Wednesday, July 17, 2024

114 West Elm Street
Graham, NC 27253
Ph: 336.228.7851

2019 downtown master plan still stirs controversy, debate

Two years ago, a consultant’s group made a significant number of recommendations to substantially reconfigure downtown Graham.

For the most part, the plan has been put aside but, in many cases, decisions were not reached on the city council’s final position on some of the issues.

On the night of the 2019 elections, the council voted, 3-2, to approve the plan with nine changes recommended by then-councilman Griffin McClure who had not sought re-election. His motion was also supported also by then-councilman Lee Kimrey, who lost his re-election bid that very night, and Melody Wiggins who now faces voters in 2021.

Voting against McClure’s motion for approving most of the plan’s outlines were mayor Jerry Peterman and councilman Chip Turner.

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Two years later, the candidate dissatisfaction with the plan is clear.

Most candidates, other than Montoya, express broad disagreement with the specific recommendations to overhaul downtown Graham with wider sidewalks, narrower streets, eliminating Court Square parking (both around the courthouse and the perimeter), getting logging and other trucks off of Main Street, removing one parking lot (on West Elm Street), and building a parking deck (on West Harden Street).

Wiggins avoided making comments on any specific dimensions of the company’s recommendations, which were listed in the newspaper’s supplemental questionnaire. In her summary response, Wiggins says, “The Graham Downtown Master Plan was passed with numerous amendments on November 5, 2019,” apparently referring to the nine changes incorporated by McClure.

Talley, Turner, Alvis, Chin, Flood, and Parsons had almost uniformly negative reactions to the consultant’s proposals for:

· Eliminating all parking around the Historic Court House and the perimeter of Court Square; one of McClure’s revisions would also kept about 40 pull-in spaces around the exterior, but was non-committal about parking around the courthouse itself;

This drawing from the consultant shows the original plan for Court Square, with no parking whatsoever and specialty features in the four corners. The splash pad (top right/northeast corner) was eliminated during city council consideration.

· The four corners of Court Square would have various specialty features; a “splash park” envisioned for the northeast corner was removed by one of McClure’s revisions, but the other three corners appeared to maintain the consultant’s recommended changes, including the planting of many trees in lieu of current parking;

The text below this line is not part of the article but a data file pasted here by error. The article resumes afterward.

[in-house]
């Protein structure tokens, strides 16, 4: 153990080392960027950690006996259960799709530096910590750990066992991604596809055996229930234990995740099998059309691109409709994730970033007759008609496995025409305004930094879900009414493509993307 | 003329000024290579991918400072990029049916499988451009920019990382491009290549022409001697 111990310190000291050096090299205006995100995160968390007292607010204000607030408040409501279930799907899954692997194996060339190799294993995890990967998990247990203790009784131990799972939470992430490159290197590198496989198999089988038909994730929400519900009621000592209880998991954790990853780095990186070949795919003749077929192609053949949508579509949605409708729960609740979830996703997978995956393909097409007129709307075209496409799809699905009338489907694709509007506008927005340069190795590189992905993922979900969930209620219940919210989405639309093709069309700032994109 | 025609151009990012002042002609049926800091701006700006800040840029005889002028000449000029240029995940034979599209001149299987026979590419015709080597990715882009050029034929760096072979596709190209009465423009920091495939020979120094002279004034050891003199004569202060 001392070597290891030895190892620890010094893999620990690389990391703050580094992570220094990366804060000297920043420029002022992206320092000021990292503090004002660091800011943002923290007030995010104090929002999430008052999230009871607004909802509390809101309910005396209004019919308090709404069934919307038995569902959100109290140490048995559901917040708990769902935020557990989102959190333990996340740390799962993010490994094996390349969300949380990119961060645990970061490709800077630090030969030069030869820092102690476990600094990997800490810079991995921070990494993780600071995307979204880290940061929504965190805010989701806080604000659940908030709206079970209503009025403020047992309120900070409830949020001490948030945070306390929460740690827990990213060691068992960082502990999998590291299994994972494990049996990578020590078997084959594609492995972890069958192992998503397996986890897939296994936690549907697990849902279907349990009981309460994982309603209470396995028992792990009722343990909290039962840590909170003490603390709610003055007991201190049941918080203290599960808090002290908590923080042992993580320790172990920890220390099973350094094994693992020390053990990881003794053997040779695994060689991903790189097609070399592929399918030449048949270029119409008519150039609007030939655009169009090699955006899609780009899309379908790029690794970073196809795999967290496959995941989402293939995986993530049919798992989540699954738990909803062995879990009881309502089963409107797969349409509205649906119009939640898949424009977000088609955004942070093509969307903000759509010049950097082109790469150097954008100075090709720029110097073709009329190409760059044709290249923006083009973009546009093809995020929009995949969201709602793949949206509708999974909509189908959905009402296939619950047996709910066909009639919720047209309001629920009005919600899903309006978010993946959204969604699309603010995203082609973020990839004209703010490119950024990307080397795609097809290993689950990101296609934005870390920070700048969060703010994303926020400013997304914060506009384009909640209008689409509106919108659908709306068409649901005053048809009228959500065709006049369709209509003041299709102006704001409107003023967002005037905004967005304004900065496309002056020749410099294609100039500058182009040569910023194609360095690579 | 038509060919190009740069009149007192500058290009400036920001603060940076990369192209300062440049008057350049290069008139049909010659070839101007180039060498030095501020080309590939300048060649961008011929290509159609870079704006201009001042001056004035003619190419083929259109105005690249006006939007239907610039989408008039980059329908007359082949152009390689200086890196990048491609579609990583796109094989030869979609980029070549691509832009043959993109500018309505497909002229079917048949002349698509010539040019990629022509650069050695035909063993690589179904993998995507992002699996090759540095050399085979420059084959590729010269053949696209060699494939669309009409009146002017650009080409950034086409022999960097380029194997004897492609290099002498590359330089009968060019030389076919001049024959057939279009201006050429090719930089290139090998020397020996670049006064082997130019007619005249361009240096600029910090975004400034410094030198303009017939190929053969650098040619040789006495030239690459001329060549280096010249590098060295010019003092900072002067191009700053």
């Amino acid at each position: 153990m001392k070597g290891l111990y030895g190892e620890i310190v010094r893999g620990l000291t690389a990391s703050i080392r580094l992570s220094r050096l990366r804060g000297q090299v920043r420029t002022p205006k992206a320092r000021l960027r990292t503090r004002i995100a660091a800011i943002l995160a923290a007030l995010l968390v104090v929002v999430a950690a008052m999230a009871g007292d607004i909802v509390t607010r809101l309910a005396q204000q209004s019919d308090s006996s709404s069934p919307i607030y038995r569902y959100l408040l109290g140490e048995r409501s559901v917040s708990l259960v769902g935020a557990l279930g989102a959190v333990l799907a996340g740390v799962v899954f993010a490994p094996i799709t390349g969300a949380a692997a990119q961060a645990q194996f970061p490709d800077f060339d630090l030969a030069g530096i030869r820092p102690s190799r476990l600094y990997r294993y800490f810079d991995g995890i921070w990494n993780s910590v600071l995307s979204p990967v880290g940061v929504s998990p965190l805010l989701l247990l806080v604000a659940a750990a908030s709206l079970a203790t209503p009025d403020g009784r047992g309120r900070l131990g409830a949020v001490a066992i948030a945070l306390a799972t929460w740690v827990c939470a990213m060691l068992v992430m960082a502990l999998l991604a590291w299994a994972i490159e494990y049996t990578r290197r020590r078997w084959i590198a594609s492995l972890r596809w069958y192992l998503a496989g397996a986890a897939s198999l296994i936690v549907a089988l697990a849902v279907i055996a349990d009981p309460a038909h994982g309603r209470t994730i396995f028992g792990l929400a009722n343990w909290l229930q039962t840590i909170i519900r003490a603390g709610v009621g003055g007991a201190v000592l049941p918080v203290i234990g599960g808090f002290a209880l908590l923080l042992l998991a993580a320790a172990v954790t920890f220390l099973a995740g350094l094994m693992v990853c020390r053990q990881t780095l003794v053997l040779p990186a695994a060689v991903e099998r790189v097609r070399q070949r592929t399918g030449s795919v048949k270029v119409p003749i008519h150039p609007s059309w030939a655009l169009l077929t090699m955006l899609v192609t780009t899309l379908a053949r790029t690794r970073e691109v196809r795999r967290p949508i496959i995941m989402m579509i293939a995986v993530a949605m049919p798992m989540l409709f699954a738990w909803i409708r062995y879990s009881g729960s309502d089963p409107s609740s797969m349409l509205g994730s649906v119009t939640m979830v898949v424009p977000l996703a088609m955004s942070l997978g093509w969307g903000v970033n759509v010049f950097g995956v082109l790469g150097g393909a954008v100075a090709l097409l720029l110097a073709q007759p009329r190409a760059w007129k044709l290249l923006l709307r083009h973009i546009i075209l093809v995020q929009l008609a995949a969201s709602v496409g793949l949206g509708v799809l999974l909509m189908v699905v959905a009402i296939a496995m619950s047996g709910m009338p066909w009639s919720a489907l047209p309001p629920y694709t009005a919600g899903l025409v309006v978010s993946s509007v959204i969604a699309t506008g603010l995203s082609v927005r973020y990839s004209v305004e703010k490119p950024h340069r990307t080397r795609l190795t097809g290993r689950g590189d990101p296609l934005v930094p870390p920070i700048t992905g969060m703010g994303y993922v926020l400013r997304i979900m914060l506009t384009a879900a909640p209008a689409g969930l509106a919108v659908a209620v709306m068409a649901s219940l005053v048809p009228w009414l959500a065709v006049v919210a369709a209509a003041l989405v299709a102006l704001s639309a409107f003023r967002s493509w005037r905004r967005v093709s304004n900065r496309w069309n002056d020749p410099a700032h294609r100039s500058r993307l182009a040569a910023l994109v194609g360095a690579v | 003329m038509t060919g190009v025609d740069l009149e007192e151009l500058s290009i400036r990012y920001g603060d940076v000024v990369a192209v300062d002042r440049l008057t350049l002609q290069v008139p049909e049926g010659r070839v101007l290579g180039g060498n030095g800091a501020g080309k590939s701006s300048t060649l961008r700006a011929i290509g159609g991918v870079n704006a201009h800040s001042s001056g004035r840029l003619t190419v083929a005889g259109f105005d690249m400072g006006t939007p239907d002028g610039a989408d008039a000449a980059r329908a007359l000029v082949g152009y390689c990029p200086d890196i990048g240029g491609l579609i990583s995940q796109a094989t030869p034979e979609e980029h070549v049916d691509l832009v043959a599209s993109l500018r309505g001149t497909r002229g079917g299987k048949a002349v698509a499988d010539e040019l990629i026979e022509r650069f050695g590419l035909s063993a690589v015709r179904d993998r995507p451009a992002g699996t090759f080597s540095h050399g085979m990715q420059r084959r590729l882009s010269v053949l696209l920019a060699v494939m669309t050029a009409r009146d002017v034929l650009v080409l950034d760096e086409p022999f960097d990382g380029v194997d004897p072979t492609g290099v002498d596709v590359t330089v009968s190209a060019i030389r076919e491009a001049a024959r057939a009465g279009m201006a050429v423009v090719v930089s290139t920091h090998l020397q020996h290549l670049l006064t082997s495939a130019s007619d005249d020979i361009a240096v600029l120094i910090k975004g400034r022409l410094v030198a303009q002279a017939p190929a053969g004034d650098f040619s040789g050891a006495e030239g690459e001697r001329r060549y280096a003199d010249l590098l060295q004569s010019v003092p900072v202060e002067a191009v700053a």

· Elimination of loading zones along North and South Main streets and East and West Elm streets; one of McClure’s revisions suggested leaving loading zones “as close to current sites as possible.”

· Putting in a roundabout at South Main and McAden Street; this idea “should not be pursued,” under McClure’s November 5 revisions;

· Building a parking garage on county-owned property along West Harden Street;

· Narrowing the lanes of traffic on South Main Street;

Lanes would be narrowed from five now to two under the 2019 proposal for downtown Graham. Pictured above is the proposed look; below is how the street looked in 2019.

· Re-routing truck traffic off Main Street onto Marshall Street; one of McClure’s revisions suggested broadening the consideration of where truck traffic might be diverted, to include Gilbreath, Harden, McAden, and Maple in addition to Marshall;

· Eliminating a parking lot on West Elm, substituting instead a small park.

The drawing above shows the consultant’s ideas for West Elm Street, contrasted to the (2019 and today) look below.

Only Montoya voices support for any of the consultant’s ideas, voicing support for elimination of Court Square parking, addition of specialty features around the perimeter of Court Square, and for the park on West Elm Street. She did not voice an opinion on other aspects of the plan, saying, “I’d like to do more research on the topics.”

Six of the candidates were also straightforward in opposing the use of “eminent domain” as a means to force citizens to sell their property for the city to acquire land for some of the proposals.

See the full supplemental questionnaire and the candidates’ responses on page 6 [last page of questionnaire below].

Candidate biographical information can be found here:

The full questionnaire is HERE  Scroll to last page for questions on the downtown plan.

See story on candidate positions on other issues:

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